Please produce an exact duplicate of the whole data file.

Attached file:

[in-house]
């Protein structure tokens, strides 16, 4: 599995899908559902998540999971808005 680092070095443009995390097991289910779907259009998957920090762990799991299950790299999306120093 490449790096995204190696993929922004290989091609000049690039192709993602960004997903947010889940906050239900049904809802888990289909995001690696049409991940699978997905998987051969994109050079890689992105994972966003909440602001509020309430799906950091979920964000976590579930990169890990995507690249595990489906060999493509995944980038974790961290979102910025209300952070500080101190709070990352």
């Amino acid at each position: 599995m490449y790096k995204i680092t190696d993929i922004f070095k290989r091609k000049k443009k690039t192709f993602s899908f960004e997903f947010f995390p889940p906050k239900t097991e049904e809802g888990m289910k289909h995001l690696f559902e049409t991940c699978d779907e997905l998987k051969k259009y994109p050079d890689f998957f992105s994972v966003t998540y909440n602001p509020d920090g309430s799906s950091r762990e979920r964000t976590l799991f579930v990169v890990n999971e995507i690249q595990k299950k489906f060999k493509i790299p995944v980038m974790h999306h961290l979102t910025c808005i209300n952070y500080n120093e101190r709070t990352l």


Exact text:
[in-house]
């Protein structure tokens, strides 16, 4: 599995899908559902998540999971808005 680092070095443009995390097991289910779907259009998957920090762990799991299950790299999306120093 490449790096995204190696993929922004290989091609000049690039192709993602960004997903947010889940906050239900049904809802888990289909995001690696049409991940699978997905998987051969994109050079890689992105994972966003909440602001509020309430799906950091979920964000976590579930990169890990995507690249595990489906060999493509995944980038974790961290979102910025209300952070500080101190709070990352």
């Amino acid at each position: 599995m490449y790096k995204i680092t190696d993929i922004f070095k290989r091609k000049k443009k690039t192709f993602s899908f960004e997903f947010f995390p889940p906050k239900t097991e049904e809802g888990m289910k289909h995001l690696f559902e049409t991940c699978d779907e997905l998987k051969k259009y994109p050079d890689f998957f992105s994972v966003t998540y909440n602001p509020d920090g309430s799906s950091r762990e979920r964000t976590l799991f579930v990169v890990n999971e995507i690249q595990k299950k489906f060999k493509i790299p995944v980038m974790h999306h961290l979102t910025c808005i209300n952070y500080n120093e101190r709070t990352l």